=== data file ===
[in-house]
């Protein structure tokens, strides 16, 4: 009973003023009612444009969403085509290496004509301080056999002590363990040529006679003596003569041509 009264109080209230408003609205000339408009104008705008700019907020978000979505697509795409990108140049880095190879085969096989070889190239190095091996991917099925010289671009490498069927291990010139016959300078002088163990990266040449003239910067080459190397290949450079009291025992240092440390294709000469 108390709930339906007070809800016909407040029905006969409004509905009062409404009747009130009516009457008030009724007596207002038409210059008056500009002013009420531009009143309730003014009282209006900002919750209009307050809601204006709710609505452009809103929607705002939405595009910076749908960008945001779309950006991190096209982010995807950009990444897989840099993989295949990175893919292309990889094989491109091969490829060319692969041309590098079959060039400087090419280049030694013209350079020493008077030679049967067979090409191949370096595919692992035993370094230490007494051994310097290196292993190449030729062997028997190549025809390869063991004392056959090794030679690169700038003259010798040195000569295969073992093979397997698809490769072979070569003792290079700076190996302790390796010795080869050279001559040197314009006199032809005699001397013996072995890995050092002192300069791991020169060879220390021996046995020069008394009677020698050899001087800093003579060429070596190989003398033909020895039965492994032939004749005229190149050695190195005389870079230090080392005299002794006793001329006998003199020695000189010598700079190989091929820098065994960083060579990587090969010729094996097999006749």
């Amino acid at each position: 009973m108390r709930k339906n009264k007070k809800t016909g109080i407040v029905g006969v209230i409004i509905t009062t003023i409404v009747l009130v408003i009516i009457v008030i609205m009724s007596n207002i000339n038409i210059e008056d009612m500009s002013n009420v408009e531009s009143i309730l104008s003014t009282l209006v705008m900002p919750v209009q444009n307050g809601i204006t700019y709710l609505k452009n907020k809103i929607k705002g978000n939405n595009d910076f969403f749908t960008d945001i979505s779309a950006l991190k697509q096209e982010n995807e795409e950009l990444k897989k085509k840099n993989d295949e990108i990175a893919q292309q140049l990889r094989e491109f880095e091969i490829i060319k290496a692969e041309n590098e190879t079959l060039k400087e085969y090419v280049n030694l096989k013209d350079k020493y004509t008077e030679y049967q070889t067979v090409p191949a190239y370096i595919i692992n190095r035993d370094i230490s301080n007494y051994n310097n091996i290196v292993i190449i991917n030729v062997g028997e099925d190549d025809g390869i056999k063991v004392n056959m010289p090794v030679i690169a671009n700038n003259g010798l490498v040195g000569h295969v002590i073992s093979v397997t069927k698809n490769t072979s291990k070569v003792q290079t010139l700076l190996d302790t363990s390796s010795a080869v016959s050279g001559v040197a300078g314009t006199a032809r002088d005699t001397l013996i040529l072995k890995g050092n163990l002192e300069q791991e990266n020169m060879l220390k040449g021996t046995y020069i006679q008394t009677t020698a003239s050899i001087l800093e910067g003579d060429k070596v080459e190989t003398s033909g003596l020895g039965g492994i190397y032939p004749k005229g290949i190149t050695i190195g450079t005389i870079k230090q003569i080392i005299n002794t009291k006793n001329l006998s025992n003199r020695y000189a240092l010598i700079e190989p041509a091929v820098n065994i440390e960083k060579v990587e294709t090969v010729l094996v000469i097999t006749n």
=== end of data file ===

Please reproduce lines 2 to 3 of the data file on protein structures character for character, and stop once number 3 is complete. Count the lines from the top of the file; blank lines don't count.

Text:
């Protein structure tokens, strides 16, 4: 009973003023009612444009969403085509290496004509301080056999002590363990040529006679003596003569041509 009264109080209230408003609205000339408009104008705008700019907020978000979505697509795409990108140049880095190879085969096989070889190239190095091996991917099925010289671009490498069927291990010139016959300078002088163990990266040449003239910067080459190397290949450079009291025992240092440390294709000469 108390709930339906007070809800016909407040029905006969409004509905009062409404009747009130009516009457008030009724007596207002038409210059008056500009002013009420531009009143309730003014009282209006900002919750209009307050809601204006709710609505452009809103929607705002939405595009910076749908960008945001779309950006991190096209982010995807950009990444897989840099993989295949990175893919292309990889094989491109091969490829060319692969041309590098079959060039400087090419280049030694013209350079020493008077030679049967067979090409191949370096595919692992035993370094230490007494051994310097290196292993190449030729062997028997190549025809390869063991004392056959090794030679690169700038003259010798040195000569295969073992093979397997698809490769072979070569003792290079700076190996302790390796010795080869050279001559040197314009006199032809005699001397013996072995890995050092002192300069791991020169060879220390021996046995020069008394009677020698050899001087800093003579060429070596190989003398033909020895039965492994032939004749005229190149050695190195005389870079230090080392005299002794006793001329006998003199020695000189010598700079190989091929820098065994960083060579990587090969010729094996097999006749």
């Amino acid at each position: 009973m108390r709930k339906n009264k007070k809800t016909g109080i407040v029905g006969v209230i409004i509905t009062t003023i409404v009747l009130v408003i009516i009457v008030i609205m009724s007596n207002i000339n038409i210059e008056d009612m500009s002013n009420v408009e531009s009143i309730l104008s003014t009282l209006v705008m900002p919750v209009q444009n307050g809601i204006t700019y709710l609505k452009n907020k809103i929607k705002g978000n939405n595009d910076f969403f749908t960008d945001i979505s779309a950006l991190k697509q096209e982010n995807e795409e950009l990444k897989k085509k840099n993989d295949e990108i990175a893919q292309q140049l990889r094989e491109f880095e091969i490829i060319k290496a692969e041309n590098e190879t079959l060039k400087e085969y090419v280049n030694l096989k013209d350079k020493y004509t008077e030679y049967q070889t067979v090409p191949a190239y370096i595919i692992n190095r035993d370094i230490s301080n007494y051994n310097n091996i290196v292993i190449i991917n030729v062997g028997e099925d190549d025809g390869i056999k063991v004392n056959m010289p090794v030679i690169a671009n700038n003259g010798l490498v040195g000569h295969v002590i073992s093979v397997t069927k698809n490769t072979s291990k070569v003792q290079t010139l700076l190996d302790t363990s390796s010795a080869v016959s050279g001559v040197a300078g314009t006199a032809r002088d005699t001397l013996i040529l072995k890995g050092n163990l002192e300069q791991e990266n020169m060879l220390k040449g021996t046995y020069i006679q008394t009677t020698a003239s050899i001087l800093e910067g003579d060429k070596v080459e190989t003398s033909g003596l020895g039965g492994i190397y032939p004749k005229g290949i190149t050695i190195g450079t005389i870079k230090q003569i080392i005299n002794t009291k006793n001329l006998s025992n003199r020695y000189a240092l010598i700079e190989p041509a091929v820098n065994i440390e960083k060579v990587e294709t090969v010729l094996v000469i097999t006749n």